Flawed and fleeting like a fever dream, Catherine: Full Body still delivers an enriching, astounding and delectable experience even after 8 years.

In 2011, we’ve seen Atlus’ Persona studio bring to life an oddly compelling dating sim slash puzzler game to life. Intriguing as it is challenging, Catherine: Full Body reminds you of the Persona franchise. But with an adult-focused storyline twist best served nocturnal gamers because it will definitely keep you up all night!

Catherine: Full Body is the expanded remake of the classic Catherine. The puzzle-platform game was created to cater to an adult audience, hence the adult-centered storyline. If follows the story of Vincent Brooks, a 32-year old software encoder who gets caught up with his tangled feelings for 3 different girls. He’s in a long-term relationship with Katherine McBride, a 32-year old office manager at a clothing company. But finds himself getting involved with 22-year old Catherine whom he sleeps with during one drunken night and the new addition Rin (short for Qatherine), an amnesiac whom he saves from a stalker.

As a regular in The Stray Sheep bar, that’s where all the magic happens. Vincent’s interactions with his co-workers and friends, encounters with the Catherines and how everything falls into place.


The story of the game gets darker than it is from the blindside. Since it’s catered to adult audiences, the hints of adult themes like, alcohol, sex and adultery are prevalent. But one of the takeaways of the game is how real it can get. Unlike your typical otome or dating sims, Full Body has a more mature take on romance. It goes beyond the typical highschool or college romance. It shows what simple yet complex relationships can be for adults.

Rin’s (Qatherine) addition to Vincent’s choices broadens the story itself. And at the same time, it adds dimension to Vincent himself. Especially when you’re beginning to question your own morale because of sleeping around while in a serious long-term relationship. I mean, Katherine is sensible, Catherine is sulty and Rin is delicate. Those dynamic personalities only hooks you up to dangerous outcomes and of course, compelling routes along the way.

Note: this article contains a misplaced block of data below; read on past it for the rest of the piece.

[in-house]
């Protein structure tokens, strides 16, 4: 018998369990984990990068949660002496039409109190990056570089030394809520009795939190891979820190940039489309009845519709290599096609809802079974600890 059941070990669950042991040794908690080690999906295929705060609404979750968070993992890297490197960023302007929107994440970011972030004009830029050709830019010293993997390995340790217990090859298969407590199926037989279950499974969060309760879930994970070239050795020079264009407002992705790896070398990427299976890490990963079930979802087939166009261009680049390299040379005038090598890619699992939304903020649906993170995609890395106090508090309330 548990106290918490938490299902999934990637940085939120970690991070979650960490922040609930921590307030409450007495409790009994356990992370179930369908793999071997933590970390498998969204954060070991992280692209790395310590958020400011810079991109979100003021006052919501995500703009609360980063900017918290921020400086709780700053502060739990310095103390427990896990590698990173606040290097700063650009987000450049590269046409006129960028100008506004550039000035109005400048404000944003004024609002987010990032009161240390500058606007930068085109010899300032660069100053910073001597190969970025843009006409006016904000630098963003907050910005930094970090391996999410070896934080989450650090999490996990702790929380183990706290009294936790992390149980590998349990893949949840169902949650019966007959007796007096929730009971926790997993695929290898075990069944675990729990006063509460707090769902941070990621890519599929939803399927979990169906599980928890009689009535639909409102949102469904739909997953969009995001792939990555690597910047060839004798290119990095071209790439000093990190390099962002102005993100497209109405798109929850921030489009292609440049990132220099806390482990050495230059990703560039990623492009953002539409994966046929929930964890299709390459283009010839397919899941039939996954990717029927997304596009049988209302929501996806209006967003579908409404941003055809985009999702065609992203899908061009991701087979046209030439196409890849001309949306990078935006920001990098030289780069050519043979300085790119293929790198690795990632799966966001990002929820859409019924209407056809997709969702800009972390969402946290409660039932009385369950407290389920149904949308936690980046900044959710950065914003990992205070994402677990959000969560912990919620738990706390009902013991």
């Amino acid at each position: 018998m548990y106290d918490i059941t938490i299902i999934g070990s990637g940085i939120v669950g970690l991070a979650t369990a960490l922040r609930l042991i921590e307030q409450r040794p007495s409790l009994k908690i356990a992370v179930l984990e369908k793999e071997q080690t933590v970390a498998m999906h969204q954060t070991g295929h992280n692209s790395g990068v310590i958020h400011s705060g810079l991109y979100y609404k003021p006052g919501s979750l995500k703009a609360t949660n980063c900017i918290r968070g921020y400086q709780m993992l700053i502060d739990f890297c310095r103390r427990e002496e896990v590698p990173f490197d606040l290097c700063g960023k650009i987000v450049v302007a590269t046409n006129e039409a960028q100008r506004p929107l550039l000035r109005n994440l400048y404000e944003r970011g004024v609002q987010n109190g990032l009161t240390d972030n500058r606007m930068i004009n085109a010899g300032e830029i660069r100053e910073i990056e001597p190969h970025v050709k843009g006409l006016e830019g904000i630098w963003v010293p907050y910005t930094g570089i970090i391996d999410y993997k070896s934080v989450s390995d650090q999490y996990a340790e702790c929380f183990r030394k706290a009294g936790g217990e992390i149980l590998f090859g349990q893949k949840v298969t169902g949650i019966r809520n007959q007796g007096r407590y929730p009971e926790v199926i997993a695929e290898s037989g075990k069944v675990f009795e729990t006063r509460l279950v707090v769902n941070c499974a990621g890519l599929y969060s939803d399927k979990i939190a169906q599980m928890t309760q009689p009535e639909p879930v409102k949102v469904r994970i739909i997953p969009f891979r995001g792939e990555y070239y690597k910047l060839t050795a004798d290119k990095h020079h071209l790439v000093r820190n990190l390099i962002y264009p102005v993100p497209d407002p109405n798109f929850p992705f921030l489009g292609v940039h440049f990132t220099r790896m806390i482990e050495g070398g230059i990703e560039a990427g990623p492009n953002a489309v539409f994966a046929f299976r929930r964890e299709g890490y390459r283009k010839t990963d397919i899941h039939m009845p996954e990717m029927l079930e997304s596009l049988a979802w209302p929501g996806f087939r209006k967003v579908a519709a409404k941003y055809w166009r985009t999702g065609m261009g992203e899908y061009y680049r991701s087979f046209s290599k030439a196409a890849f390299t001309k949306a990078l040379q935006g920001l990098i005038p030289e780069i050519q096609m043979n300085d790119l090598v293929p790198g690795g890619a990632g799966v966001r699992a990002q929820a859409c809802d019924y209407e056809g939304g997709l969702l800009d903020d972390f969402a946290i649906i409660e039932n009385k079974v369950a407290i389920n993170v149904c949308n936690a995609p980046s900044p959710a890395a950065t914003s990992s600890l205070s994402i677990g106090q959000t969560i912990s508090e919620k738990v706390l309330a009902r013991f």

As a Sokoban puzzle game, you’d have to outwit Vincent’s nightmares to be able to come back to the real world. That’s one of the most challenging features in the game. Aside from the choices you have to make, involving the girls and who to pursue. Each night, Vincent turns into a sheep-man and you’ll be forced climb a tower in order to survive the night. But climbing the tower isn’t easy as it sounds. In order to successfully climb the tower, you’d have to push and pull individual blocks to make bridges, paths and stairways. At the same time, you’d have to avoid various traps laid down along the way.

It might sound straightforward but the towers becomes complex and dangerous after each level. The learning curve of the game is quite steep. And it takes time to get used to it. It’s harder than imagined considering the level of difficulties you can choose. But finishing each puzzle has this satisfying sense of accomplishment you can’t quite put a finger on it. And have I mentioned that there are game bosses that will terrorize you?

Aside from the main platform-puzzles, the story mode also offers “Remix”, a game mode that features new block types and stage layouts. And of course, “Rapunzel”, the in-game retro-style arcade game with lower stakes than of the nightmares.

Hot take

All in all, Catherine: Full Body is a bizarre yet compelling experience, even as a classic. Either your new to the game or not. It has a few misses, when it comes to a few route endings. But the platform-puzzler brings a breath of fresh air among puzzle lovers. And at the same time, the story keeps you intrigued with how you will navigate as a 30-ish old man on the edge of his existential crisis. Despite being a remake, it seems like a whole new experience fresh from the memory box.

Have you played Catherine: Full Body? What can you say about this classic remake? Share us your thoughts on the comments down below! Or hit us up on our Facebook or Twitter @UDoUPh.